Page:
Penn junior Chinaza Ruth Okonkwo named a Beinecke Scholar

Student standing on marble steps
Junior Chinaza Ruth Okonkwo has been awarded a 2021 Beinecke Scholarship to pursue a graduate education in the arts, humanities, and social sciences. A philosophy and history major, Okonkwo is one of only 16 Beinecke Scholars chosen this year from throughout the United States. 

University of Pennsylvania junior Chinaza Ruth Okonkwo has been awarded a 2021 Beinecke Scholarship to pursue a graduate education in the arts, humanities, and social sciences. Each 2021 Scholar receives $4,000 upon completion of undergraduate studies and an additional $30,000 to support graduate study, with no geographic restrictions.

Okonkwo is one of only 16 Beinecke Scholars chosen throughout the United States, and the 14th recipient from Penn since the award was first given in 1975. Universities may nominate only one student, and this year there were about 100 applicants. This is the third consecutive year that a Penn student has been named a Beinecke Scholar.

Okonkwo, from Los Angeles, is majoring in philosophy and history with concentrations in moral and political philosophy and world history in the School of Arts & Sciences. She is also pursuing minors in Africana studies; gender, sexuality, and women's studies; and Native American and Indigenous studies. She sub-matriculated into the philosophy master’s program and will be receiving her master’s degree along with her bachelor’s degree upon graduation in 2022.

At Penn Okonkwo is a Mellon Mays Research Fellow, a Perry World House Student Fellow, a Robeson Cooper Scholar, and a Benjamin Franklin Scholar. She is an editor for the Penn History Review. She is also a Benjamin Franklin Scholar Peer Mentor and a Research Peer Advisor for the Center for Undergraduate Research and Fellowships.

She is a member of the Student Committee for Undergraduate Education and a board member of the Coalition Against Fraternity Sexual Assault. Previously, she was a vice president in the Penn Government and Politics Association and an outreach volunteer coordinator for Penn Leads the Vote. She also founded a radical reading collective called The Black Radical Tradition.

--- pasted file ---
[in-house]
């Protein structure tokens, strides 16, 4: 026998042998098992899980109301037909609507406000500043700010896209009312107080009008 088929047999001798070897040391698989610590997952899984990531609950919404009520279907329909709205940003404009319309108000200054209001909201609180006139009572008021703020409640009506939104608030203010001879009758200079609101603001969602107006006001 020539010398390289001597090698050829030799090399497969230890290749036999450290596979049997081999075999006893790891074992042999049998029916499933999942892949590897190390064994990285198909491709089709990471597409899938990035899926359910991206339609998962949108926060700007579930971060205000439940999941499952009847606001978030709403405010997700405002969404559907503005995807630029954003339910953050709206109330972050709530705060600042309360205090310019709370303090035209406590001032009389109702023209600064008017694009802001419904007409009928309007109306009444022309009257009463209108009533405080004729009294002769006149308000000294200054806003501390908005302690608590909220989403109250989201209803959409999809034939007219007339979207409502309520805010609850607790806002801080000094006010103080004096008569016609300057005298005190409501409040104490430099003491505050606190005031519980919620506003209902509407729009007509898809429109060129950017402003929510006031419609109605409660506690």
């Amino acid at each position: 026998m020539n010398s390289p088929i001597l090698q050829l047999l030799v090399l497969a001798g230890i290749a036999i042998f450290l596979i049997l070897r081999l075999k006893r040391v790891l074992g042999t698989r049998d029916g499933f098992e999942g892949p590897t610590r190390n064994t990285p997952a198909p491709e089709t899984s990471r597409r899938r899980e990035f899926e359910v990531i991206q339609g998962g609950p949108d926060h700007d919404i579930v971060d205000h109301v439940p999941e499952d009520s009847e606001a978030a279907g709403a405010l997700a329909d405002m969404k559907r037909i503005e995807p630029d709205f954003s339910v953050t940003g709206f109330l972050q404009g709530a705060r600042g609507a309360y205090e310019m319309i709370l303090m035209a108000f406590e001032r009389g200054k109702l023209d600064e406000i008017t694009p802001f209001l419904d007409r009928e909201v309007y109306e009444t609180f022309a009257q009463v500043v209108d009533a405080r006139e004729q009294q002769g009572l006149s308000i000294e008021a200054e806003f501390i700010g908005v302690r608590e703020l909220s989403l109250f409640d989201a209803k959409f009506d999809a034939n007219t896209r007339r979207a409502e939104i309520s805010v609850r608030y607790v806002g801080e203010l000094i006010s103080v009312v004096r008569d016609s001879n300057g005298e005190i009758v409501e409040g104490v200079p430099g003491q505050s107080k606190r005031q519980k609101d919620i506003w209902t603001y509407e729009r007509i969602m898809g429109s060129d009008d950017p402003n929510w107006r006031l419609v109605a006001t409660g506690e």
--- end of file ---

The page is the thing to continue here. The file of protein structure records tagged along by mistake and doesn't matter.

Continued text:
Okonkwo identifies as a first-generation, low-income student and has done extensive research across the humanities and social sciences throughout her time at Penn. Her current independent research project on Igbo philosophy aims to re-shape the understanding of indigeneity as it relates to the African continent. Okonkwo intends to pursue graduate study in philosophy or social/modern thought.

The Beinecke Scholarship Program was established in 1971 by the Board of Directors of The Sperry and Hutchinson Company to honor Edwin, Frederick, and Walter Beinecke. The program seeks to encourage and enable highly motivated students, selected on the bases of academic excellence and financial need, to pursue opportunities and to be courageous in the selection of a graduate course of study in the arts, humanities, and social sciences.

Okonkwo applied for the Beinecke Scholarship with assistance from Penn’s Center for Undergraduate Research and Fellowships.